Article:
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Oct 11, 2017; Cleveland, OH, USA; Cleveland Indians starting pitcher Corey Kluber (28) delivers a pitch during the first inning of game five of the 2017 ALDS playoff baseball series against the New York Yankees at Progressive Field. Mandatory Credit: Ken Blaze-USA TODAY Sports

Around the MLB: Scherzer and Kluber Awarded Cy Young

Just after the Major League Baseball season comes to a close, it’s never long until it all starts gearing back up again. Before that time comes, the elite are praised for a job well done in each season.

CY Young Award Winners

The best hurlers in the league this season are Max Scherzer and Corey Kluber, winning the 2017 Cy Young Award. Two pitchers with two totally different styles at the mound, and another Cy Young award under each ones’ belt.

Max Scherzer

For Washington Nationals’ Max Scherzer, it was the third time his name has been called for the honor and the second year in a row. His dominance as the best of the National League was nearly unanimous, drawing 27 of 30 first-place votes by ballot members. Scherzer’s only the 10th pitcher with at least three Cy Youngs. Among that group, only two of them aren’t in the Hall of Fame: Clayton Kershaw and Roger Clemens.

Thirty-three year old Scherzer was 16-6 with a career-best 2.51 ERA this year. The righty struck out a league-leading 268 batters for the NL East and went for over 200 innings for the fifth straight season.

Dodgers’ Clayton Kershaw and teammate Stephan Strasburg followed Scherzer in voting.

Corey Kluber

Kluber, who won the award for the first time back in 2014, is the first player in Indians’ franchise history to take home multiple Cy Youngs. He was not only dominant in his division, but the entire league. He led all pitchers, AL and NL, in wins with 18, ERA (2.25), ERA+ (202), WHIP (0.87), K/BB ratio (7.36), and WAR (+8.0) in 2017.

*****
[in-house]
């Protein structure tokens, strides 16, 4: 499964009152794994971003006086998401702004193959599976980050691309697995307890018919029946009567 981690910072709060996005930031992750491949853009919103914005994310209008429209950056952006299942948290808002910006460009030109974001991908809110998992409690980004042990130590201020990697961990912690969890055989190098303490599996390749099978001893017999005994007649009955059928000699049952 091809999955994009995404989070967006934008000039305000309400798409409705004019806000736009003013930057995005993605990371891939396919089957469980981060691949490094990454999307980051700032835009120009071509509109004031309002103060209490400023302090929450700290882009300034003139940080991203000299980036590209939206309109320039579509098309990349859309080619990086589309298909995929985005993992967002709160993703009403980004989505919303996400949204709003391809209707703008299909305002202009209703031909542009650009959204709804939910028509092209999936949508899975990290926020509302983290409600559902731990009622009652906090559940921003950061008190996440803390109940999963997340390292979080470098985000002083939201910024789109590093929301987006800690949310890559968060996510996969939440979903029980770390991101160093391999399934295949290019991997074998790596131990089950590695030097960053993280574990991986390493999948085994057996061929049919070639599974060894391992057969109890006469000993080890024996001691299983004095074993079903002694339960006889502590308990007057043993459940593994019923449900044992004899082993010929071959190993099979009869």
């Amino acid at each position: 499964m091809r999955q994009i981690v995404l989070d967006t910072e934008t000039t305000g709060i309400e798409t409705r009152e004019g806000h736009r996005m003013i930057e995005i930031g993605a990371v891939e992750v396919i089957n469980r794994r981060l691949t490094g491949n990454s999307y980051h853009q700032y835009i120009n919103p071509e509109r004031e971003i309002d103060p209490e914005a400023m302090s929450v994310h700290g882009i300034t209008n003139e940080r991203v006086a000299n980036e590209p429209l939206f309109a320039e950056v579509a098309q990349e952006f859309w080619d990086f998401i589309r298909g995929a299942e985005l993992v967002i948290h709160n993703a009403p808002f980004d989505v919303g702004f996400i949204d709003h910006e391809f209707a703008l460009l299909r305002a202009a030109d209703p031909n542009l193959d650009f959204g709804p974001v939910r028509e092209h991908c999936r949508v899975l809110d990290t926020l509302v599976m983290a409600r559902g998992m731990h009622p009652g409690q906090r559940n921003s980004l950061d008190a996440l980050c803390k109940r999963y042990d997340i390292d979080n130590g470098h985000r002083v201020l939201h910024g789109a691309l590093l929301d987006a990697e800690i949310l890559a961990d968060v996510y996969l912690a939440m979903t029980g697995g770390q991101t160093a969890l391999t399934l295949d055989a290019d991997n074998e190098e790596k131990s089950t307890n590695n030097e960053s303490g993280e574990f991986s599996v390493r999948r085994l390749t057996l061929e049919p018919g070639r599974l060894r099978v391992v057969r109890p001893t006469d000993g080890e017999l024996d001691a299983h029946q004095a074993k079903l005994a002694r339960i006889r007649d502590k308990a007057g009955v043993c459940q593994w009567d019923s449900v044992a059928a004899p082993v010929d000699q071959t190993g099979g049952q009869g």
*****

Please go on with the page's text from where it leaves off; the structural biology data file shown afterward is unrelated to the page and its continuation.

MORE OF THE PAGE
Red Sox lefty Chris Sale finished second in the voting and Yankees righty Luis Severino finished third. Although Sale looked to be the best candidate for the award throughout the beginning of the season, Kluber excelled in the final stretch.

After getting off to a rocky start, Kluber missed a month on the disabled list. The injury may have slowed him, but he returned with a vengeance. Kluber was AL Pitcher of the Month in June, August and September. In that stretch, Kluber sported a 1.62 ERA and 224 strikeouts in 166.1 innings over his final 23 starts.

On the Agenda: Speeding Up the Game

In the MLB general managers meeting on Wednesday, one of the topics of conversation is speeding up the game.

Many regard baseball’s pace of play as slow and the average length is only increasing. These factors have come to the attention of those involved in the decision-making process. The average time of a nine-inning contest was a record 3 hours, 5 minutes this season. That average game time is up from 2:56 in 2015. Meanwhile, the postseason average was 3:29.

Some of the recommendations being discussed are limiting visits to the mound by catchers, fewer broadcast breaks between innings and a pitch clock. In the near future, catchers may only be allowed one walk out to the mound per pitcher inning. The possibility of a 20-second pitch clock is also being discussed. There have also been talks about shifting the strike zone by raising the bottom of the zone from just beneath the kneecap the top of the kneecap.

In order to see a change take place this upcoming season, there would have to be an agreement between the players and the umpire’s association by mid-January.

The proposed changes have come in response to feedback from fans and to help engage more viewers throughout the season.

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